About this time last year, my buddy Dan and I were riding the Washington Backcountry Discovery Route from south to north. After one day of sunny weather (riding the I-5 slab down to Stevenson, WA) it rained everyday… It rained HARD everyday. But in spite of the rain the whole north end of the route was basically on fire, and most of the trails were closed. Wisely we chose to call it quits after 3 days when we reached Cashmere, WA. Dan headed east to his home in Idaho and I plowed through the pouring rain over Stevens Pass to my cozy little home in Everett, WA.
It was an automatic fact that we were gonna start again where we left off, and complete the rest of the route the next year. Dan and I made a plan to link up on August 1st in Leavenworth WA, for Round II. One year later and man what a difference. Day one found me headed to a campground in Leavenworth, and the temperatures were scorching, up over 100 degrees, and that was torturous for a coasty boy like me. Also joining us for this years ride would be Dan’s pal Kevin. I got my camp set up in the mid-afternoon heat, and sent a text to Dan to let him know I’d arrived. Dan and Kevin rolled in for a quick meet up and planing session. They would be staying in a hotel in town for the night.
We talked routes, camping, weather, and various other logistics. We made a plan to meet in the morning at the Safeway parking lot at 0800 to begin the ride. Before they left I presented Dan with the little Mora bushcraft knife that I made for him. You can see more about the knife build here: The Morakniv Project
The rest of my day was spent keeping my camp chair in the shade and waiting for the sun to go down.
Remarkably I did manage to get a little sleep as it cooled down to 90 something during the night. We linked up at 0800 and were quickly on the road. We made a steady climb up toward Chumstick Mt. The views were great, and trail was manageable. The dust… Yikes! The dust was legendary. At one point we rolled through a logging area and the road turned into deep ruts filled with a fluffy talcum powder type dust that just billowed out from beneath our motorbikes. I can’t go into too many gory details about how awful it was because my two riding partners were motoring through it on bikes that weighed 2-1/2 times more then my little StrikeForceMoto, and they are gonna read this and know what a big baby I am.
Actually I can admit that this was a tough day for me. The heat, the dust, the loose angular rock on the trail, all demanded constant attention. As we dropped down into the Entiat valley to the little town of Ardenvoir we started to see the first signs of smoke. The smoke got pretty thick in spots and we were unsure if this was from a new fire, or one the forest fires that were already burning several miles up the Lake Chelan basin. There was a USFS fire crew training at Mad River where we stopped to chat with a couple other ADV riders, the fire crew informed us that there were no new fires in our intended path, and the other riders told us that the town of Chelan was totally choked in thick smoke.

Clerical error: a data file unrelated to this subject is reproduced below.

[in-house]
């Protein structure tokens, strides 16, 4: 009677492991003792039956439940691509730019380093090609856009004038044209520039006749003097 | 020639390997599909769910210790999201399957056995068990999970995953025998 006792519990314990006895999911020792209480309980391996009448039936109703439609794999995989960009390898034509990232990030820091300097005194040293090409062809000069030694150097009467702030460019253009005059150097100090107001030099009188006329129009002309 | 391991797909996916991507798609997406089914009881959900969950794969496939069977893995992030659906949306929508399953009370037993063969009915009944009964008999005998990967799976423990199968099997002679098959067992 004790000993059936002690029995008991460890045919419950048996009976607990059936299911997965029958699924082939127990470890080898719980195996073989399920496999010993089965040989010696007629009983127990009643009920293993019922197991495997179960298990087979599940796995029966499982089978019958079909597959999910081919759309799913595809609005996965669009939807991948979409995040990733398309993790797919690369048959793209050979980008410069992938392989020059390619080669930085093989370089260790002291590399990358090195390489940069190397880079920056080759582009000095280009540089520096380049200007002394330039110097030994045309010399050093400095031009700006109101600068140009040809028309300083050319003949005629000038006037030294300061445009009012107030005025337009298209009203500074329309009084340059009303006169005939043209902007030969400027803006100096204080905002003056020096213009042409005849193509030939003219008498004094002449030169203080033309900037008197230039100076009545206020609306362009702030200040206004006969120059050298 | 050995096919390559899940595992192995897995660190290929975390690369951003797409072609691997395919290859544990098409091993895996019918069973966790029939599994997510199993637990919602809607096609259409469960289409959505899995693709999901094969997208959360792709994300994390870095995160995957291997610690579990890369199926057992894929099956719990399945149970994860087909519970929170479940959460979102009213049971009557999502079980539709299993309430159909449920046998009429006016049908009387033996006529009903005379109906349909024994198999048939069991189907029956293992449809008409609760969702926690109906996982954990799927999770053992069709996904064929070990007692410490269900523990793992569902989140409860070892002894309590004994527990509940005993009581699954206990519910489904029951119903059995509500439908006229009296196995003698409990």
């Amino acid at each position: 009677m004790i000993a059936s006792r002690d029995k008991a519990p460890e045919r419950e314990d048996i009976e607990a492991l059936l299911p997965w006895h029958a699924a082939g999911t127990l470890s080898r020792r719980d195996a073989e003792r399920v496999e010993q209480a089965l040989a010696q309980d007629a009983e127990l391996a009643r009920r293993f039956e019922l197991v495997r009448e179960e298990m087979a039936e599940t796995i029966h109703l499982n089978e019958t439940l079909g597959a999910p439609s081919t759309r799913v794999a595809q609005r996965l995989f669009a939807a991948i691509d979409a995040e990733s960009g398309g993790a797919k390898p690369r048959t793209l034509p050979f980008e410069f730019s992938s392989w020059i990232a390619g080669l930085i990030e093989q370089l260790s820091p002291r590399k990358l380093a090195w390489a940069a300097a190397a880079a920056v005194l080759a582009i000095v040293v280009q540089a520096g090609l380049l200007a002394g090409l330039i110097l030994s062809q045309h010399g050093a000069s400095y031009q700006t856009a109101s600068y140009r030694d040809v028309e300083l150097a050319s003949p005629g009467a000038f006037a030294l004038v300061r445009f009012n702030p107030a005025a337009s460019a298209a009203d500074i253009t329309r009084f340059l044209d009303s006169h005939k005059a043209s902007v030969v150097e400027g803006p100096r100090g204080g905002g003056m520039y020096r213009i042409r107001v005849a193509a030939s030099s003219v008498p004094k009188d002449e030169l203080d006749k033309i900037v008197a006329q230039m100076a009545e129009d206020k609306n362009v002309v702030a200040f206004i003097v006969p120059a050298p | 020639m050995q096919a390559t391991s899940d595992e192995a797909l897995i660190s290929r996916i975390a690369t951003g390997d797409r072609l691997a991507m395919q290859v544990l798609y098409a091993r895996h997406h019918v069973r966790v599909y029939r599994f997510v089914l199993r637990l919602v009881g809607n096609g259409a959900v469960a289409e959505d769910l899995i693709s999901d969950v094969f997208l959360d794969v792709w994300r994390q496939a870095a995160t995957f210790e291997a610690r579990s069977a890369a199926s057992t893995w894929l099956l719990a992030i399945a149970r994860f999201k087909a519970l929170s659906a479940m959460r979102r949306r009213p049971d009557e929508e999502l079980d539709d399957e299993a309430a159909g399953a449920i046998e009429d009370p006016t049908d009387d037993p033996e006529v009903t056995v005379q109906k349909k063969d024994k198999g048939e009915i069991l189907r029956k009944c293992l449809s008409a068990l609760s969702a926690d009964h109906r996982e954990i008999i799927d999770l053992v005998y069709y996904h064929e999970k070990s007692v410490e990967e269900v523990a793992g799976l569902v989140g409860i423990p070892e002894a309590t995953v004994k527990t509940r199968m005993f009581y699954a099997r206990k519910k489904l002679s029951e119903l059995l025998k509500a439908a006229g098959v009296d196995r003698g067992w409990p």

We took a break at the little store in Ardenvoir and reconsidered our plan to camp at 25 mile creek on the shores of a Lake Chelan. Dan and I were thinking of motel camping in town. Kevin was still considering camping somewhere and then linking up with us in the morning.
Well, by the time we climbed over the last ridge and started working our way down to the lake it was really nasty. There was a smokey haze hanging in the sky, and it was starting to burn my eyes. The normally beautiful S. Lakeshore Drive was a grey hazy mess, and the lake itself was mostly hidden in the thick blanket of smoke… Every so often we’d get a glimpse out on the lake and there were still people out there on boats and jet skis.
After a fuel stop I led the boys up to the Apple Inn. I’d stayed there years ago on a KLR trip where I visited the Hawk Watch site on Chelan Ridge. Kevin apparently had choked down enough smoke by this time he had convinced himself that a motel was a good idea, so he decided to stick with us.
I made a feeble attempt at cleaning some of the dust off me gear before I tossed it all in the room. We all got cleaned up and spent the evening telling stories and talking about the days ride.
A new day but the same old smoke… We walked a few doors down to the Apple Cup Cafe’ and scarfed down a big breakfast. The rising heat and acrid smoke were testing our patience as we got loaded up and on the road. As soon as I had some airflow blowing through my jacket my outlook on the world improved dramatically.